- note to self and share with others, blog by Peter Legierski

Peter Legierski

/pronounced as leg-year-ski/

Occasional workaholic, regular teaholic. Lead Developer of GatherContent. Fat, powdered nose, indoor climber!

Currently working on my personal projects Substance and phpconsole. Check them out!

Logging in with QR codes (proof of concept)

Note from Peter:
Here's a tool I'm working on that will let you debug your PHP code with ease: Phpconsole. You can capture emails, variables and function output. Check it out and let me know what you think!

Picture the scene: It’s Monday morning, you’ve arrived to the office, brand new MacBook Air is waiting for you on your desk - the amazing product you’ve been working on flat-out for the last 4 months has just been approved by the client and your boss, being generous enough decided to reward you for all your overtime and working weekends during this period by buying you one of those shiny, sleek machines…

…but, that sounds rather unlikely, let’s go back to reality; It’s Monday morning, your head is quite painful after last night’s party that finished at 5am, and your desktop computer died on Friday afternoon, while you were trying to do as much as possible, before the deadline that has been already moved twice. Bummer.

The broken computer has been replaced by your manager’s private laptop, that by all chance has thousands of suspicious apps, keyloggers and it’s running Vista. Ugh… Now, how do you log into your mailbox or your company’s web app without risking that all your passwords will be stolen and your accounts compromised?

Here comes the QR-logging-in idea:

The said web app is displaying QR code on the login screen, right next to regular username/password  login form. You’re taking out your phone, snapping a photo with any QR reader app for your iPhone/Android device and in less than 5 seconds you’re logged into the web app on the computer. No passwords, no hassle. And you didn’t even have to touch the keyboard! After that you can log into another app. And another one. And another…

Do you like this idea? Yeah, me too.

So, how to achieve that?

(you can see a quick proof of concept here)

The main goal was to avoid typing in anything and let users log in from any machine, even the one they haven’t used before, having only their phone within easy reach.

For the purposes of this post I’m assuming that the phone has built-in camera, installed QR reader app, a browser capable of saving cookies and some internet connection (wifi/3g/gprs/whatever). That fits most iPhone/Android/Windows Phone/Blackberry users out there.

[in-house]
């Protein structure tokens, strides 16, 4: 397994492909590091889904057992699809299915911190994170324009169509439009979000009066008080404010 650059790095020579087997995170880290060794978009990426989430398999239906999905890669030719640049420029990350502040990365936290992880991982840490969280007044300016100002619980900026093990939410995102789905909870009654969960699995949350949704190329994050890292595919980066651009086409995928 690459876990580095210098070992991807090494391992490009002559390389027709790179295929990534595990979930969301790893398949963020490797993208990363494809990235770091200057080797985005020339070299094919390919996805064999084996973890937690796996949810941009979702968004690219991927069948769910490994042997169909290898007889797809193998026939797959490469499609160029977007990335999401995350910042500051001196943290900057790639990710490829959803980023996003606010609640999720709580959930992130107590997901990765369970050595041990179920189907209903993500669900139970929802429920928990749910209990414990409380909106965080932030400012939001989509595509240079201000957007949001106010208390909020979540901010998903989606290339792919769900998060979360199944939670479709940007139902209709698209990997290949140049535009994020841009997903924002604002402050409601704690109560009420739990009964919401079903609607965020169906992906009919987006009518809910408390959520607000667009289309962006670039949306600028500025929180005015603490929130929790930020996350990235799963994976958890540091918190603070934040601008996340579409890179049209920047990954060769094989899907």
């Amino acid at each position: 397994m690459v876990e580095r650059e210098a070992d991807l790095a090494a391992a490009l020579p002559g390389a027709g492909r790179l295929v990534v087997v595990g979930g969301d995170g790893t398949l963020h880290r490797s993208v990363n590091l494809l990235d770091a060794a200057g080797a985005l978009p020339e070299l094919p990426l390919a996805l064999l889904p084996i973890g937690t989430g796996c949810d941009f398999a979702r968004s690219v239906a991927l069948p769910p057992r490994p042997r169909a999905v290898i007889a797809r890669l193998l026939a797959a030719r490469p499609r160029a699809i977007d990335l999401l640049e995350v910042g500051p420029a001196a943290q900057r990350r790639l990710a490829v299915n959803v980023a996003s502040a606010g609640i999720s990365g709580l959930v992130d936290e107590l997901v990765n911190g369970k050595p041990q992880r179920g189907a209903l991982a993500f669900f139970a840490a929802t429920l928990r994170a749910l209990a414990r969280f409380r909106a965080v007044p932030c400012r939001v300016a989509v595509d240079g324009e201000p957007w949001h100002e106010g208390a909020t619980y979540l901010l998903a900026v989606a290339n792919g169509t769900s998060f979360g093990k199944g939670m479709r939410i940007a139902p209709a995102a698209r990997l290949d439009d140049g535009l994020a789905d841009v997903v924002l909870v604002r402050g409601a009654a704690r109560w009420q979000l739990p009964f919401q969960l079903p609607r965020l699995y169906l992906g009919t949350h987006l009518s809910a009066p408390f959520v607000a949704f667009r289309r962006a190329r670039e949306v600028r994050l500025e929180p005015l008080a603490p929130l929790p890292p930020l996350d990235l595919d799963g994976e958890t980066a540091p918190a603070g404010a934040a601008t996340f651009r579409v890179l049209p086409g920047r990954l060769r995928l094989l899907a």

As previously mentioned, the web app is showing QR code. The code contains address to the central server + unique identifier of the token that has been assigned by server to the session on the desktop computer. After scanning the code, the phone is opening a page that checks if it has been used with this service before by looking for a cookie containing encrypted information about the user’s credentials (hash of username/user id). The hash is being checked against server’s database and if it’s valid - token in database is being updated with information that the access is granted to user X. Phone shows information that the user has logged to site XYZ. Browser on desktop is constantly checking status of the token and once it says that the user has “logged in” -  it’s redirecting to secure part of website. Job done!

What happens if you want to use your phone for the first time?

If the phone is not paired with any user account - the desktop computer will show regular log in form, so it would be good idea to log in first time from machine that you trust. After filling out the log-in form - user can log in automatically, as described above. Want to make it safer (but less convenient) ? Log in form for first time users could be displayed on the phone instead.

This idea could probably work much better than OpenID/BrowserID. Multiple websites could use one centralised system, that would allow user to pair his/her phone once and use it everywhere, without typing anything anywhere. No more typos, no more forgotten username/passwords.

All that said, I believe that QR-logging-in should be an additional way to log into the system, not the only available, because not every user has capable enough phone, also the phone could be lost, discharged etc.

I’d love to hear what you think about this idea, and don’t forget to check out the demo!

The post is on Hacker News and found its way to Reddit, if you like it, then bump it up and join discussion:

Hacker News link
Reddit link


Few people mentioned that the phone could be stolen - if that happens, user could go to a website, log in using regular username/password form and unpair his/her phone with one click.

If you read this far, you should follow me on Twitter.

Posted 2 years ago - Comments
  1. borismann reblogged this from legierski and added:
    To share with Garett - we’ve done some QR code login proof of concept at iQmetrix.
  2. aramael reblogged this from legierski
  3. redgreenrefactor reblogged this from legierski
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  7. legierski posted this
#BrowserID #OpenID #QR #login #logging in #howto #how-to #website